A Comparison of Two Media Texts Essay

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A Comparison of Two Media Texts I am going to compare two articles about medical testing on animals. One is a newspaper article written by Polly Toynbee and is called ‘Sorry, but I think dying people are more important than dumb animals,’ this was published in the Guardian. The other is a leaflet with the title ‘It’s a crying shame’ which is design for animal aid. The Guardian news article is for medical testing on animals. The Animal Aid is against medical testing on animals. Both texts are aimed at the general public who are old enough to have an educated opinion. The newspaper article taken from the Guardian is very basic and is set out like a typical newspaper article would be. The image used…show more content…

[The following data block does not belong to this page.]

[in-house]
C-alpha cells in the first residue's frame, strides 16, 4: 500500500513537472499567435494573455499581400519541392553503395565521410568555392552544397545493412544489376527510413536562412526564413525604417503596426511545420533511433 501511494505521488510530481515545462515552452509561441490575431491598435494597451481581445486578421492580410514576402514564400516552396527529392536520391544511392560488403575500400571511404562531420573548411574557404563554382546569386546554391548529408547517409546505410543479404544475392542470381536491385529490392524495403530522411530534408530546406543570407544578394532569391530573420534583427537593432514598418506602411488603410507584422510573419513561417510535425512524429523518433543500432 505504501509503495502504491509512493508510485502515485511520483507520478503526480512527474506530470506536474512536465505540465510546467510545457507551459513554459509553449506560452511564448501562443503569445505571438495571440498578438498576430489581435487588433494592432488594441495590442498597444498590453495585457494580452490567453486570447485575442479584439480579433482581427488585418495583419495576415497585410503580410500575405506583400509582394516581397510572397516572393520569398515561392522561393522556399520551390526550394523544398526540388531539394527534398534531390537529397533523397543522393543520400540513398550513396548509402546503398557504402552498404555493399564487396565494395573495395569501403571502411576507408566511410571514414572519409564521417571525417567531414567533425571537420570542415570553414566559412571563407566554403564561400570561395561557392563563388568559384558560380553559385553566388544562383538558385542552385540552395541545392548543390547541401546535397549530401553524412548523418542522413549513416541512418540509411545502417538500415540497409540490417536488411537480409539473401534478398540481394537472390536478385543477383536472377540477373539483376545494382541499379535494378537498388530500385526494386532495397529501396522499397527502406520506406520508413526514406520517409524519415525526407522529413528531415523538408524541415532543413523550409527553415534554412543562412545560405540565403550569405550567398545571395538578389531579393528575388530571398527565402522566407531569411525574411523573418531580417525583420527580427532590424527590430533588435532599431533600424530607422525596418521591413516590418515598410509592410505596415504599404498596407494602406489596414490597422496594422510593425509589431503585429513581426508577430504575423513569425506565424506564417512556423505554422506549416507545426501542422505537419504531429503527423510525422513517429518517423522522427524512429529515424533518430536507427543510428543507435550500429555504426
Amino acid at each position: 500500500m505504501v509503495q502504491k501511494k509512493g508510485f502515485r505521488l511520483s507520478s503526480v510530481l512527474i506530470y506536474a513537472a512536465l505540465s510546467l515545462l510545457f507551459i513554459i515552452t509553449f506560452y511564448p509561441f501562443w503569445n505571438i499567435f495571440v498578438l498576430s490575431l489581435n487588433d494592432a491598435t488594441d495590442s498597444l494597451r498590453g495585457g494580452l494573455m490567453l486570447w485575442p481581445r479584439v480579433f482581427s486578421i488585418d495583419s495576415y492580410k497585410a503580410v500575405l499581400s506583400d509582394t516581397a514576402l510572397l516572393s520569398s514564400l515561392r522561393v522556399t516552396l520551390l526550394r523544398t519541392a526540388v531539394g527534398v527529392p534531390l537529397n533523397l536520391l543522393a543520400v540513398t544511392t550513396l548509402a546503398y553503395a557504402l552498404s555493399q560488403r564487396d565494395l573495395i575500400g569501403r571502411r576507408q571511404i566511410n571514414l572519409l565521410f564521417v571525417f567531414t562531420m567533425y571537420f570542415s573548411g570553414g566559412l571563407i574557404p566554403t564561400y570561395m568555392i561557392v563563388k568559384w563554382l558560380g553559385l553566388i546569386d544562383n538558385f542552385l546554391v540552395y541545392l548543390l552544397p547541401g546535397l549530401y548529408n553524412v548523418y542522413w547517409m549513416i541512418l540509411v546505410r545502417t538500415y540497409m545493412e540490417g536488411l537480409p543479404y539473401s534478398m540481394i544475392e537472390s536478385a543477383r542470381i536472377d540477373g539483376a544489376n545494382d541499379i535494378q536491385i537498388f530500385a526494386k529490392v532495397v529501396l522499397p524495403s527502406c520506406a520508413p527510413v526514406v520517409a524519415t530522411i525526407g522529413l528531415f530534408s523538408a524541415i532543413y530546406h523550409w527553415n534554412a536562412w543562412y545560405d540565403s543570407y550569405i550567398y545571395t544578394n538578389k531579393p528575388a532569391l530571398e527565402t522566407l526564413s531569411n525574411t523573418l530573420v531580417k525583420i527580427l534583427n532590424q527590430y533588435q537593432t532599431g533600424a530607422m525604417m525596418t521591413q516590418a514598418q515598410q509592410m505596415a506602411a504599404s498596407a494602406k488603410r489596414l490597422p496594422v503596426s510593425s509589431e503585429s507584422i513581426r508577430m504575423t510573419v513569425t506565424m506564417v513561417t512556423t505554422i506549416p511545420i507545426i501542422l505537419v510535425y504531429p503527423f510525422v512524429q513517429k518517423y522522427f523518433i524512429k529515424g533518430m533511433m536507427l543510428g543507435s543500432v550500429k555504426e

The picture of Polly Toynbee in the article from the Guardian does not affect the argument and in my opinion serves no purpose because it has no relevance to the topic of the article. The picture on the front of the Animal Aid leaflet has the purpose of showing how animals suffer during and after they have been put through a series of test that harm them. I think it is a very powerful image and supports the leaflets objective. The other two images on the reverse side of the Animal Aid leaflet have the same affect as the main image on the front. They both portray the suffering of animals during and after harmful tests. Again I think they are very powerful and they support the objectives of the leaflet. ‘It’s a crying shame’ is the title for the Animal Aid. It links in with the picture on the front because the dog seems to be crying. The two combined are very powerful and create a sympathetic attitude for the reader so they are more likely to agree and donate. The words ‘shame’ does not represent anger towards the persons who carry out the medical tests, it is a calm word so it makes you sympathise towards the animals. It meets its purpose of making the reader pity the animals. The other two on the reverse of the leaflet serve the same purpose as the main image on the front. The image from the Guardian article does not relate to medical testing on animals because images of
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